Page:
Tuesday, November 19, 2013

Private Lessons!

How lucky am I?

I was all set to take a woodcut class in Sheboygan, at EBCO Artworks, this neat co-op space that also houses Sheboygan Visual Artists.  It's only about 35 miles from my house, so it's also very convenient!

I got a message from Angie Zimmerman, who was to teach the class, that I was the only one who signed up. But instead of cancelling the class, she asked me if I wanted to take private lessons.

WOULD I?!?!?  Naturally, I jumped at the chance!  :D

I met Angie back in August, when I was one of three artists for the inaugural Lunchtime Art Talks series, hosted by our mutual friend, Frank Juarez.  We hit it off right away, and I knew that taking one-on-one lessons with Angie would not only be really informative and helpful, but also a blast!

I was right!  :D  I got some really helpful tips, like using a rubbing of your in-progress wood cut instead of doing a full-on proof - it's quicker, less messy, and gives you the same result.  She also showed me the differences a cut can make in your wood block, which you can see from some crayon rubbings, here (which are actually pretty cool in their own right!):

I never would've noticed the markings or lines on my wood block if Angie hadn't shown me how to do this!  :D

We've only had one lesson so far, with more to come soon.  But I was SO psyched from our first lesson that I went home and started this block of wheat "ears".

For me, the act of carving wood is so meditating, it's a wonderful process in and of itself.  Now that I'm armed with some more knowledge, it's become even more enjoyable!!  Can't wait 'til our next lesson - thank you so much, Angie!  :D

Tuesday, November 5, 2013

Printing in your Kitchen!

One of the many things I love about printmaking is that it's not an exact art form - and sometimes the accidents are cooler than what you originally intended!

That happened to me this weekend, when I took "Kitchen Lithography" at The Mill Paper + Book Arts Center in Rhinelander (WI).  Yes, I know lithography isn't a form of relief printing, but it's printmaking and that's good enough for me!  :)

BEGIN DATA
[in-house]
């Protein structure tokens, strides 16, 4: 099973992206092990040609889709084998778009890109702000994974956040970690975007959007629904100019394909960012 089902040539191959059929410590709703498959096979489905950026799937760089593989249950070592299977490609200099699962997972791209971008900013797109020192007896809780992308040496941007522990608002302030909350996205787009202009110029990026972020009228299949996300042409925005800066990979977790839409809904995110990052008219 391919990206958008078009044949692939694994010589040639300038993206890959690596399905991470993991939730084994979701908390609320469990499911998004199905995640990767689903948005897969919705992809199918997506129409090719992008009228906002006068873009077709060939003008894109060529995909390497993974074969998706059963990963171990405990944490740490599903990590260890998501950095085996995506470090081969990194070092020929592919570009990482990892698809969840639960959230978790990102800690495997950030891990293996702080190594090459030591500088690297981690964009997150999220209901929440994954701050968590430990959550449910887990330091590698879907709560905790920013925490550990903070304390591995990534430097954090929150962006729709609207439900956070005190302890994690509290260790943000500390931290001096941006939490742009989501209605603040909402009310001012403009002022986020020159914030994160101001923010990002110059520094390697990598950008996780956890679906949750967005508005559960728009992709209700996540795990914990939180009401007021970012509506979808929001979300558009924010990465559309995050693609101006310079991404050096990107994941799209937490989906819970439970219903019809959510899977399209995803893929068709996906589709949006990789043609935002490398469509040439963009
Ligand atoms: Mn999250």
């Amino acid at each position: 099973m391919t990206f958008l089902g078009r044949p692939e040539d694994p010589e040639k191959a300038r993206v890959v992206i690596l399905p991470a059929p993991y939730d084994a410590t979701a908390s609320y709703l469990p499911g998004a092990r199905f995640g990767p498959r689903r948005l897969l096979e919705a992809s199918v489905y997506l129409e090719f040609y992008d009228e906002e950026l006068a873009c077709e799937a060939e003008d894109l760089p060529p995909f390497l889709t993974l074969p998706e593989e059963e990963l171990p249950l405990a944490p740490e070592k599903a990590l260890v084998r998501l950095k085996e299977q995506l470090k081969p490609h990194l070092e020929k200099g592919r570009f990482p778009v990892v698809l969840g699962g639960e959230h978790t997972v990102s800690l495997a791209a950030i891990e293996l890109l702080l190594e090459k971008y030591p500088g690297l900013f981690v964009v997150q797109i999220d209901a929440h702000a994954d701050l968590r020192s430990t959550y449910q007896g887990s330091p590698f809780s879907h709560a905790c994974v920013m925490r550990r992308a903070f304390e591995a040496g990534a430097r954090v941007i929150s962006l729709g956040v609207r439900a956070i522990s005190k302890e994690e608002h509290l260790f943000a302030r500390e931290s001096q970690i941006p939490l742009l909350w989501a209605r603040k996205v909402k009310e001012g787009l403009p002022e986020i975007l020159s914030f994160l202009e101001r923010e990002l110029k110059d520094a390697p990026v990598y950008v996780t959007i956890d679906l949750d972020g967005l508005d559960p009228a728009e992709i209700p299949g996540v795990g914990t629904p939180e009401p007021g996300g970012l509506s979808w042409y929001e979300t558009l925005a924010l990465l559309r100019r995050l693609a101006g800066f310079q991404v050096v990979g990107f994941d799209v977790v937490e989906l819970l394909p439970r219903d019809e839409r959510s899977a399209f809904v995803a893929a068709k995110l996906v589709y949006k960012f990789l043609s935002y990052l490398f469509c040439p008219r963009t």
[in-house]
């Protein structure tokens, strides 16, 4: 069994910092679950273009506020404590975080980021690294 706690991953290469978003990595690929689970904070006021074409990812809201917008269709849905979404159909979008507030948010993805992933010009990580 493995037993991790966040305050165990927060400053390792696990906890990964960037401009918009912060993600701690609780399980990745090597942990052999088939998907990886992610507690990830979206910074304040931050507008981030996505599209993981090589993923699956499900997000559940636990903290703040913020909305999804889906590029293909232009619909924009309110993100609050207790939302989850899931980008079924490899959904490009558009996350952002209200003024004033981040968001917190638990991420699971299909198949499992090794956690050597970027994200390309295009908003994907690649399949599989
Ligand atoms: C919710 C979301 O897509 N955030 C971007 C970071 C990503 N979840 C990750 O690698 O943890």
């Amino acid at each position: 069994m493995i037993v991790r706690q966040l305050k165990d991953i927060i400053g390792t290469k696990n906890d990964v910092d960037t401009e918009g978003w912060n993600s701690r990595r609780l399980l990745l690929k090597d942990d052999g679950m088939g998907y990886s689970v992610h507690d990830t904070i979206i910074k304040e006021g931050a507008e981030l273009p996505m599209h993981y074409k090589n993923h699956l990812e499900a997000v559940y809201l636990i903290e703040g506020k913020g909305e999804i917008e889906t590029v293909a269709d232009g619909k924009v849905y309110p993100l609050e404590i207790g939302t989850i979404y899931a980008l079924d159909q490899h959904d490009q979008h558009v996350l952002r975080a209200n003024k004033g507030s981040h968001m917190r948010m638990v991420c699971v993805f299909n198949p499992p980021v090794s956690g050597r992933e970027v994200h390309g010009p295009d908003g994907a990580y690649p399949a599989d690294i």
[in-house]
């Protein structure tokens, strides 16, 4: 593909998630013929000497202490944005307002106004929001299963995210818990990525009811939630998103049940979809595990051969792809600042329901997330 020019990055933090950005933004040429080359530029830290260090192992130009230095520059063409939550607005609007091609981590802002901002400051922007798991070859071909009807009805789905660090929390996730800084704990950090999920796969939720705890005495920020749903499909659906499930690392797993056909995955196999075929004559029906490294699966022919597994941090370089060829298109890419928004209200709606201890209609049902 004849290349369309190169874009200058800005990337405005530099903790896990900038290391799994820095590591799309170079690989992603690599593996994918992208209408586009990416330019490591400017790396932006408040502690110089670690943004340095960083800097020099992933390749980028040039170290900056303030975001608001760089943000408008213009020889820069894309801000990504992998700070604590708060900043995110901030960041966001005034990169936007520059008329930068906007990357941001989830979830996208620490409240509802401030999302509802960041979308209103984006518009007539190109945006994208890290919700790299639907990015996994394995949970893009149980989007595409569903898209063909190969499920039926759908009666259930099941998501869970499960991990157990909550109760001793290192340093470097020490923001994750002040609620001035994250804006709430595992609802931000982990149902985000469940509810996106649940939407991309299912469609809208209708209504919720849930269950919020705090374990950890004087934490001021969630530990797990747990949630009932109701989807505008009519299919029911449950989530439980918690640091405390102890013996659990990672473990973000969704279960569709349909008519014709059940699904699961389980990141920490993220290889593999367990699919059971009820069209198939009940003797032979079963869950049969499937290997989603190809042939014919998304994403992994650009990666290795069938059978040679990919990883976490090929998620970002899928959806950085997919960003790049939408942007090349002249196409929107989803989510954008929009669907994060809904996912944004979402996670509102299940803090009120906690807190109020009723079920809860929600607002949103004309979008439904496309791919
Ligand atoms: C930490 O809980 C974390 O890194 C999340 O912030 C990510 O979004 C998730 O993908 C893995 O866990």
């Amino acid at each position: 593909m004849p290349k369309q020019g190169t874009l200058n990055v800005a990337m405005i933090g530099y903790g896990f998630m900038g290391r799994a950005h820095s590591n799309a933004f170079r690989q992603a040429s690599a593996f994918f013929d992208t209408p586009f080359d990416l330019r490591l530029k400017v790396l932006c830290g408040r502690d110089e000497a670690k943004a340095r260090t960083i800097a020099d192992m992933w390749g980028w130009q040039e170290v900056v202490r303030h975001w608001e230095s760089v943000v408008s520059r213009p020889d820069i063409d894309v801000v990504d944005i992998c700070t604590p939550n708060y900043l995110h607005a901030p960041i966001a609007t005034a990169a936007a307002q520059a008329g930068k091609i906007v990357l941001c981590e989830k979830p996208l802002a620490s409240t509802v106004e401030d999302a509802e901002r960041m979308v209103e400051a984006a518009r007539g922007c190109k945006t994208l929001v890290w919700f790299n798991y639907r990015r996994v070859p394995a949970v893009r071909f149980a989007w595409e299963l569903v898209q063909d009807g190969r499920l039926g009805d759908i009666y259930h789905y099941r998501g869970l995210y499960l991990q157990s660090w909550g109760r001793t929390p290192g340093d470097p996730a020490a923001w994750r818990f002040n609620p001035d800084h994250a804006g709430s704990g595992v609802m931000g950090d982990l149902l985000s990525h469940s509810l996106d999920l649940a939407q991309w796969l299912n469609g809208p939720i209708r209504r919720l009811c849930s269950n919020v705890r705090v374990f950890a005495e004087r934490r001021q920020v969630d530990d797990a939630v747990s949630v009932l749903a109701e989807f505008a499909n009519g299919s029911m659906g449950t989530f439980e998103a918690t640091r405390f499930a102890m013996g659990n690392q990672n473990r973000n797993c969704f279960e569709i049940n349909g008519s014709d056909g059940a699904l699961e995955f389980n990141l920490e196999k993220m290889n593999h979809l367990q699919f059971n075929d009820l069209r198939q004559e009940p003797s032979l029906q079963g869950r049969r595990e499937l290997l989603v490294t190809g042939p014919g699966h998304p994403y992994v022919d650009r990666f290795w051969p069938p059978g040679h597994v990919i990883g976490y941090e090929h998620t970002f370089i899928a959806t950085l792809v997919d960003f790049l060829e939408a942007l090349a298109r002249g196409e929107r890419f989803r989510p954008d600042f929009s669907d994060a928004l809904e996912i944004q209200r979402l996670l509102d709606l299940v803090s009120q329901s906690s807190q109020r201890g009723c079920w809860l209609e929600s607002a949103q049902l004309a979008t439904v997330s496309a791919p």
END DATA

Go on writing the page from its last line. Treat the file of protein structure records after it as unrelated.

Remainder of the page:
Daniel Goscha, Executive Director for "The Mill", taught the class.  He's spent a goodly amount of time perfecting this technique, too!  It involves using non-toxic household items, like vinegar and vegetable oil, to make litho prints (instead of bitumen and caustic paste).  The results are MAGICAL!!!  I couldn't believe it when he used litho crayon on an aluminum foil plate, dipped it in a vinegar bath, et VOILA!!  Just amazing.

Doing these classes has also forced me to practice drawing, something that has always terrified me.  But I figure that, no matter WHAT I draw, it'll at least be my own style, right?

Here I am, nonchalantly drawing, like I've
done it my whole life.  :)
Well, here's the plate I drew of a winter tree (are you noticing a pattern here?  I swear I can draw other things if I really have to!).

And here is one of the prints from that plate!  I used blue ink, which had a different viscosity than the black ink that was also available.  Not precise, but I really dig how it turned out, especially for my first time.  :)

I'm going to put it out there, because I want everyone to see it and hopefully it goes somewhere - I think that this would make a GREAT book idea!!  The title, "Kitchen Lithography", is intriguing as it is, but when you get into the whole DIY aspect of it, and the fact that you'd pretty much have everything you need to make prints at home without much fuss at all, AND it's all non-toxic - well, what do you think?  If you think this is a great idea, let Daniel know by posting "I think Kitchen Lithography should be made into a book!" on The Mill's Facebook page.  :)  Maybe if enough of us printmakers persuade him to do it, it'll be a go!  I'd buy that book for SURE!  :D